Patterns of wasting among pregnant and lactating women in Uganda, 2015–2018: analysis of Nutrition surveillance data | BMC Nutrition

Analysis of surveillance data from 2015 to 2018 showed a decreasing trend nationally in wasting among pregnant and lactating women. Several regions in the north had increasing trends of wasting, while those in the western and southern parts of Uganda had declined. Two adjoining regions in the north, Karamoja and Lango, had critical levels of malnutrition and a third had serious malnutrition.

Causes of malnutrition are known to be multi-factorial in nature. As a result, strategies such as the Uganda Multi-sectoral Food Security and Nutrition Project (UMFSNP), implemented in 2015 in 15 districts of Uganda [24], have been enacted to address several of these causes jointly. The target population for UMFSNP includes pregnant and lactating women, children under 2 years, and parent groups participating in nutrition-promoting activities. The overall decline in the prevalence of wasting during the study period is likely linked to this approach, at least in part. Regions in which this plan was implemented, including Ankole, Busoga, Kigezi, Tooro, and West Nile, showed declining trends in wasting in this analysis. The possible success of the UMFSNP suggests a need to scale up the implementation of the multisectoral program to additional districts.

Despite the overall decline in the prevalence of wasting countrywide, disaggregated data showed that some regions, especially those in the north, still have high levels of wasting among PLW. Specifically, the northern regions of Karamoja, Lango, and Acholi were found to have the highest prevalence of wasting in this evaluation. These regions have long had prolonged droughts, insecurity, livestock diseases, and flooding which have crippled crop and livestock production [25]; in addition, they consistently experience high levels of poverty and often score poorly across multiple health indicators [13, 26, 27]. Karamoja region is mainly occupied by nomadic pastoralists, who typically do not settle in a single place to cultivate crops. This further deepens the food insecurity and also hinders access to preventive measures and treatment of major illnesses that cause or result from malnutrition [25]. The introduction of modern and innovative farming methods for the northern regions, such as use of drought-resistant seeds and mechanization of farming, could help reduce the food insecurity in these regions and mitigate malnutrition [28].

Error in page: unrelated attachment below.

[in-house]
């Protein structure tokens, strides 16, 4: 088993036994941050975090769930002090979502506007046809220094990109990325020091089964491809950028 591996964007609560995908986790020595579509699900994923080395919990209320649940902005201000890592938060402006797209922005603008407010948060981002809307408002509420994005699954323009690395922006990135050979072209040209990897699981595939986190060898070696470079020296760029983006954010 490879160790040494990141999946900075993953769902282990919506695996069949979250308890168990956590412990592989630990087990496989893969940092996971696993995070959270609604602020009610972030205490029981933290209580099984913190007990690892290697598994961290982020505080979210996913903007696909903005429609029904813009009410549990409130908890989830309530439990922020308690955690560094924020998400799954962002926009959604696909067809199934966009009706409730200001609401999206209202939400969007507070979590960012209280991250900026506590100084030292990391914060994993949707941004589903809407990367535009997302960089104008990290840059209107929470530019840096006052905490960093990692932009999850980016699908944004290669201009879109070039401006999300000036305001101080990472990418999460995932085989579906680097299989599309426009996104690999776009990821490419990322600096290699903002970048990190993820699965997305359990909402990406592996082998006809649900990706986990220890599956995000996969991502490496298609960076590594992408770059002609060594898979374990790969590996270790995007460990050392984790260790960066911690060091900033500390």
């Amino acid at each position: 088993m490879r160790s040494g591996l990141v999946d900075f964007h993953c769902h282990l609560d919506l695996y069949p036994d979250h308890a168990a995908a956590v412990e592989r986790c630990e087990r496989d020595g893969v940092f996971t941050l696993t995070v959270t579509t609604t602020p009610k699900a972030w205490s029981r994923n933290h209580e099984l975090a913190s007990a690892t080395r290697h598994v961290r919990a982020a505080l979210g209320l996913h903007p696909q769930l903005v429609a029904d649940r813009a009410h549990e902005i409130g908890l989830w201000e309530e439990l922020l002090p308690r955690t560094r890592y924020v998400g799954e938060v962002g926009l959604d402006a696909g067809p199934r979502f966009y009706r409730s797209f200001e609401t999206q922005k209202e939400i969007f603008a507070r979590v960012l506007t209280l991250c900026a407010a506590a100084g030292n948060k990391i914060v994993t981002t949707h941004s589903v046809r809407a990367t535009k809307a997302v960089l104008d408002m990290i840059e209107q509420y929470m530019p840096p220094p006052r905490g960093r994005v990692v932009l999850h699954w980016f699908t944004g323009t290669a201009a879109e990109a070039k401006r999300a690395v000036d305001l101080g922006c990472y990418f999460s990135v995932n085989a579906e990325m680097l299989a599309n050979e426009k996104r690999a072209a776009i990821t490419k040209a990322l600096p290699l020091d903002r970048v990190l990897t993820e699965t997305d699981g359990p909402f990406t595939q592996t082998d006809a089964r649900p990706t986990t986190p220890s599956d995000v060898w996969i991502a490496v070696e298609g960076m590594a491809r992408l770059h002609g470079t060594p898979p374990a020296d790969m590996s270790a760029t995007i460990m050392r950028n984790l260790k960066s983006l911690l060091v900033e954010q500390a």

Despite having the highest prevalence of wasting in our evaluation, the Karamoja region did register a decline, possibly due to the ongoing food aid it has received for over 40 years [29, 30]. While fixed clinics exist in the region, the establishment of supplemental mobile clinics to provide health and nutrition services within Karamoja and surrounding regions might help provide the essential nutrition interventions. This approach has improved health services among other nomadic populations in Kenya and other parts of Africa [31, 32]. Intensification of supplementary and therapeutic feeding programs for pregnant and lactating women is also recommended [23]. Nutrition programs targeting households rather than individuals might improve outcomes, as food in this region is shared within households even when delivered to a single targeted individual, such as a pregnant or lactating mother [33].

Bugisu region, located in eastern Uganda, showed an increase in wasting during the evaluation period, reaching the ‘serious’ severity level in 2018. This region is subject to recurrent natural disasters, such as mudslides, and floods, that cause crop loss; the most recent of these events occurred during December 2019 [34,35,36]. These types of natural disasters are known to be associated with subsequent malnutrition [37,38,39]. Implementation of assistance in form of food and/or cash transfers could help in preventing malnutrition in such emergencies and should be evaluated as a possible policy option. Such interventions have helped improve the nutrition outcomes in similar contexts. Studies in multiple countries have shown that cash transfers alone or in combination with other interventions prevented malnutrition and improved outcomes [40,41,42].

Study limitation

It is likely that some PLW were counted more than once due to repeat visits to facilities; this may have led to an overestimation of the burden of wasting in our evaluation. Alternatively, the low HMIS reporting rates, especially in 2018, may have led to an underestimation of wasting.